One of the most difficult occasions for many divorced couples is a child's graduation from high school or college. It's a proud day for all parents, and one they may feel they played a big role in -- particularly if they foot the bill for an expensive college. However, for Florida parents who still don't get along, it also entails being around each other -- something they may have worked to avoid for many years.
It's important to remember that this is your child's day, and it should be about him or her. You and your ex, as well as your families, need to put your issues aside for that day. Earlier this month, estranged spouses Arnold Schwarzenegger and Maria Shriver showed that kind of civility as they were photographed together with their son Patrick, who graduated from the University of Southern California.
The occasion can be even more challenging if one or both parents wants to bring along a new significant other or spouse, or if there are stepchildren in the picture. Ex-in-laws can also be a problem. The best thing to do is to communicate with your ex-spouse about who will be attending and what the seating arrangements will be. You may need to lay down some ground rules with other family members regarding what you expect from them. Also communicate with your child. Kids should have a say in who attends their graduation.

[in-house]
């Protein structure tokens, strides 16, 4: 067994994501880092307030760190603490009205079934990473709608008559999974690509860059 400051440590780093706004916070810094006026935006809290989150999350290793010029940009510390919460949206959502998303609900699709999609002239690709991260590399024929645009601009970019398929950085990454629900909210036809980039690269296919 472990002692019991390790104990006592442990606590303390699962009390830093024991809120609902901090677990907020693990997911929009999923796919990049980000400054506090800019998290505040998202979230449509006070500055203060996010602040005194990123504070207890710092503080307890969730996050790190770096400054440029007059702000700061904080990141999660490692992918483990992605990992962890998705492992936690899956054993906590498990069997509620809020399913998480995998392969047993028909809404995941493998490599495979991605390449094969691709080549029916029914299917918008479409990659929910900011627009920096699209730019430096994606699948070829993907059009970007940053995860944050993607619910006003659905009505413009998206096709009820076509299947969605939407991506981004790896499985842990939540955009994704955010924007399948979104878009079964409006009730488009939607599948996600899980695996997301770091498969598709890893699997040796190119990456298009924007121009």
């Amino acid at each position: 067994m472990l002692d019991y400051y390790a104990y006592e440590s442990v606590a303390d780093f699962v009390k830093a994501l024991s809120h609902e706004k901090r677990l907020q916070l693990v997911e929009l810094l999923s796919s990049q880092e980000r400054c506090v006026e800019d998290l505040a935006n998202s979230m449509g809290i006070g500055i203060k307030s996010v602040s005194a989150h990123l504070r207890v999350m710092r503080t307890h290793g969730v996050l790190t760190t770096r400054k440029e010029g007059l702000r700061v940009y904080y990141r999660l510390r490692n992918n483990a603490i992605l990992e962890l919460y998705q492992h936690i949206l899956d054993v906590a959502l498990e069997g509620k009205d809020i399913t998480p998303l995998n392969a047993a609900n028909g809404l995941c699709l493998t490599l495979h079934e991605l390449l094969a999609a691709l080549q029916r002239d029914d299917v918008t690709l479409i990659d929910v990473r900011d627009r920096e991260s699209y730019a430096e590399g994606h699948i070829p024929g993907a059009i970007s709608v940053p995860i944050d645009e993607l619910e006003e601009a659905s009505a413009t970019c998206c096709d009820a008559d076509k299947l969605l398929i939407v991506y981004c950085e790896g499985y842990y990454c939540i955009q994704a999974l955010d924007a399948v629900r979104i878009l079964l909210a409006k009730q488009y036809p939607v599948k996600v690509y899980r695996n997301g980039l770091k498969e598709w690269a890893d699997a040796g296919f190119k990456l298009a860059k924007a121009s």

If the two sides of the family simply can't sit together, you may want to sit separately. Separate graduation parties may also be in order. However, if you can find a way to get along without all of these additional accommodations, it's best for your child. Kids like to know that their parents can put aside their differences to celebrate their accomplishments.
Source: Union City Patch, "Your Divorce Is Not Part Of Your Teen's Graduation," Michael Rubino, Ph.D., MFT, May 16, 2016